\r\nDespite its almost unchanged size and its relatively short development time, Linux 2.6.36 yet again offers a range of improvements. Linux users are likely to benefit particularly from the optimisations and bug fixes in the memory management area, and from the faster response times. Furthermore, the future of the AppArmor extension used, for instance, in Ubuntu, looks far rosier, now that AppArmor has been integrated into the main development branch.\r\n\r\nAs usual, many new and improved drivers are set to have strong short-term as well as long-term effects – such as the extended support of USB and IR hardware. In the long run, the developers may also make something of the perhaps slightly exotic-looking KDB shell, which is currently only available via Intel’s KMS driver and simplifies troubleshooting for advanced users and system administrators.\r\n

Kernel trends: Coming in 2.6.37

\r\nDirectly following the release of 2.6.36, the first, merge window phase of the Linux kernel development cycle commences again. Usually this phase takes a full two weeks, but this time around it is likely to take only ten days. During this phase the kernel development team incorporates the many changes for the next version of the kernel into the main development branch. Numerous changes have already been prepared for this first phase of the next development cycle. Among them are some we have already mentioned, like the “VFS scalability patches”.\r\n

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Linux kernel development cycle

\r\nThanks to the open development process and a long perusal of the tea leaves, The H and the Linux Weather Forecast maintained by the Linux Foundation are already in a position to talk about some of the new features likely to be part of the next version of the kernel.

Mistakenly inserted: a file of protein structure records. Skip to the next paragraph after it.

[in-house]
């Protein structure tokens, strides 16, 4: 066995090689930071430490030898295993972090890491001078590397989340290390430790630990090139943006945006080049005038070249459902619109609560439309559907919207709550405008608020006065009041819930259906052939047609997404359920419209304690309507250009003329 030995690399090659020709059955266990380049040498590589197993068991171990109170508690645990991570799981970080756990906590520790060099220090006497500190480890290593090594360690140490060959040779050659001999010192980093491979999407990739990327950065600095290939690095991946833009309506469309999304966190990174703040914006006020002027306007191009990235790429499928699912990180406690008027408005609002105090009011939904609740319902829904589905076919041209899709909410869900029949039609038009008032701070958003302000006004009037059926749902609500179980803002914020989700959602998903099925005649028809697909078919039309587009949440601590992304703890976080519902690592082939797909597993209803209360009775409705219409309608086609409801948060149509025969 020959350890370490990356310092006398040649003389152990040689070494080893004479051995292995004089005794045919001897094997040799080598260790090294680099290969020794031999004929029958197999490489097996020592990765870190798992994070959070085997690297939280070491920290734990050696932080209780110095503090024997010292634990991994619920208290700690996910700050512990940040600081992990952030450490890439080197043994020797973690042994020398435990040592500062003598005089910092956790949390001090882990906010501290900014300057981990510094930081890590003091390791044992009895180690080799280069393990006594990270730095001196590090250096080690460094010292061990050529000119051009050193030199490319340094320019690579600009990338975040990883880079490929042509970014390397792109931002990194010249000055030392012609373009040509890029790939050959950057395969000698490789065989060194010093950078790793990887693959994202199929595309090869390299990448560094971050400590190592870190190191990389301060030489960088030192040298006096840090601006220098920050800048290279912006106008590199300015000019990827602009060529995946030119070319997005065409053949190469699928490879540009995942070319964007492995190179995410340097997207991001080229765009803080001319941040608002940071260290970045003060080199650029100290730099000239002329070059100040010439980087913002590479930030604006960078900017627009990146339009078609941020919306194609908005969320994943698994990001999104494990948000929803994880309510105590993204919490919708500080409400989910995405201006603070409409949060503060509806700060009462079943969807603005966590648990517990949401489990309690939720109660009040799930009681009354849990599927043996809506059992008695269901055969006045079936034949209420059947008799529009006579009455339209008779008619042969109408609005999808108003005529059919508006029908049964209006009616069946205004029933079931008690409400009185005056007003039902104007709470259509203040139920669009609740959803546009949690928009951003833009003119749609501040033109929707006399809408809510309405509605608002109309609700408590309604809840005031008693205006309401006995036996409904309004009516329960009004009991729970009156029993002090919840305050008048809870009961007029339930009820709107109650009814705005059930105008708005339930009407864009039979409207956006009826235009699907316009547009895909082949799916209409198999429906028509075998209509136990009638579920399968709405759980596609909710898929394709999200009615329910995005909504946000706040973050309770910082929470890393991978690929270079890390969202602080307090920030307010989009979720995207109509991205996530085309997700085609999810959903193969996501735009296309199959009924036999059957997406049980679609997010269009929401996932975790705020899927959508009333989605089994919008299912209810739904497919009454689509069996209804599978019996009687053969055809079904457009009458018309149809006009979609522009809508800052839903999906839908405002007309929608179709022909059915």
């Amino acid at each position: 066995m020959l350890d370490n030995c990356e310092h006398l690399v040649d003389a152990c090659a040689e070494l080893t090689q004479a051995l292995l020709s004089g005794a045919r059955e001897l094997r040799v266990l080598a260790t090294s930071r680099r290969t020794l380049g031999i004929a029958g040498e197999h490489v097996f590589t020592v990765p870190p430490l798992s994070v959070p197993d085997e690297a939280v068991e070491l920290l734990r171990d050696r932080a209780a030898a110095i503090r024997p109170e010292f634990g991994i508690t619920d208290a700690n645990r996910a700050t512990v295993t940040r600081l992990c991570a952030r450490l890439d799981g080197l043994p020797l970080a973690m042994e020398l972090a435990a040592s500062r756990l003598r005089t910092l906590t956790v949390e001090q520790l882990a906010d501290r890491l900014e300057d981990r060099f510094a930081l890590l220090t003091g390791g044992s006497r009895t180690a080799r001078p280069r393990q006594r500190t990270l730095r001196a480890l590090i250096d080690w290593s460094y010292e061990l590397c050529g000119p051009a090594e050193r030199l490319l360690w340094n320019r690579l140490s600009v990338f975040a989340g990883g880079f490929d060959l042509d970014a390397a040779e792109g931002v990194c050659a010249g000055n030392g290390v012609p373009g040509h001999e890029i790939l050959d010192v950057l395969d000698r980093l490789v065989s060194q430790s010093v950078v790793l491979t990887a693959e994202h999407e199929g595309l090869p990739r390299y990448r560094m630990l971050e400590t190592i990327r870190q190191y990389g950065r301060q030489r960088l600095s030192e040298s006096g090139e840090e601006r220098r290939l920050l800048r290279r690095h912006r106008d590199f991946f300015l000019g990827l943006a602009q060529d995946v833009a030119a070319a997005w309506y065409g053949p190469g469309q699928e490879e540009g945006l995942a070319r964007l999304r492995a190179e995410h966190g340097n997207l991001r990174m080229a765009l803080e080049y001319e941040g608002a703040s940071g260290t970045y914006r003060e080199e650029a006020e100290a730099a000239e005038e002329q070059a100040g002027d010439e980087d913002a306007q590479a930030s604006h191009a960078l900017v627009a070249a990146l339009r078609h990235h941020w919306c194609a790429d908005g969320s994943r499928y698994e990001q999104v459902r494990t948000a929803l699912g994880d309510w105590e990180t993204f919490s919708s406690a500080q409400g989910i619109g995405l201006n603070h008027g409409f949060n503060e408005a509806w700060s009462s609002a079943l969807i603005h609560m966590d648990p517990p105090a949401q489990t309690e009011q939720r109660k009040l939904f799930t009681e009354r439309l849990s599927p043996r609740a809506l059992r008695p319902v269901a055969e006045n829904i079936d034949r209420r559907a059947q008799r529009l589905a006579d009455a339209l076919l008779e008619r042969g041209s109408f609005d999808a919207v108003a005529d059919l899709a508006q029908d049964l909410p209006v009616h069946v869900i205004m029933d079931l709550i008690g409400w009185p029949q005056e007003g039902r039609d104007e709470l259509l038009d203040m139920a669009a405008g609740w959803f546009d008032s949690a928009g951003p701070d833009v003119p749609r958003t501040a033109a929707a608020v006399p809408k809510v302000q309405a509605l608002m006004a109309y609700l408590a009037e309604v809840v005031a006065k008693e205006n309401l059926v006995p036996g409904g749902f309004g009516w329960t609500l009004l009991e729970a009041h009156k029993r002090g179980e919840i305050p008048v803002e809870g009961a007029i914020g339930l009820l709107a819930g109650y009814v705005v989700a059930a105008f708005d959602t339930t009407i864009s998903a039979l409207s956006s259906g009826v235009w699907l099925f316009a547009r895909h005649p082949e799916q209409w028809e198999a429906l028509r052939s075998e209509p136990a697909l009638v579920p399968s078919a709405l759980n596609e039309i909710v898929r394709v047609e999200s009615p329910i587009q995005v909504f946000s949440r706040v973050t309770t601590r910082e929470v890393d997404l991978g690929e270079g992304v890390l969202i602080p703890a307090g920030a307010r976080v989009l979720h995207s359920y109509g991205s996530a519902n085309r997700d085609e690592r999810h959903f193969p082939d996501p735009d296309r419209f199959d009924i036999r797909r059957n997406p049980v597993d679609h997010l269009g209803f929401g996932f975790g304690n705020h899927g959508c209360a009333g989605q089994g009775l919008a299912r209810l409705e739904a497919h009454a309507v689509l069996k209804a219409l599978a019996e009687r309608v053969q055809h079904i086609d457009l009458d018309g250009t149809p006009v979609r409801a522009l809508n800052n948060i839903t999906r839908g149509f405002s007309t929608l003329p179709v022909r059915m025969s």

\r\nFurther improvements that may make it into 2.3.7 include numerous changes to the file system code and the block layer code. These changes allow write barriers to be handled differently internally and be used less frequently, which promises to improve performance; background information can be found in an article on LWN.net. It is also likely that the developers will introduce patches that allow users to compile a kernel which doesn’t require the Big Kernel Lock (BKL); more details are available in another article on LWN.net.\r\n\r\nAlso in preparation are extensions to the Radeon and Nouveau KMS drivers that will enable these drivers to support the KDB shell, which is only available via Intel’s KMS drivers in 2.6.36. The staging area is to include the r8712u driver for RTL8192 USB chips; the carl9170 driver is set to replace the otus driver (staging area) and the ar9170usb driver. The Linux main development branch is planned to include driver code for Apple’s Magic Trackpad. Major changes to the udlfb DisplayLink driver are also in preparation — however, this driver will remain in the staging area for the time being.\r\n\r\nThe coming days will reveal which of these changes will actually be incorporated into the main development branch by Torvalds. As usual, the Kernel Log will summarise these and other developments in the Linux kernel field – including new point releases of the stable kernel series (2.6.x.y), which should, over the next few weeks, fix the odd bug or two overlooked by hackers and testers during 2.6.36 development.\r\n

By: Thorsten Leemhuis

\r\nSource: HOpen Source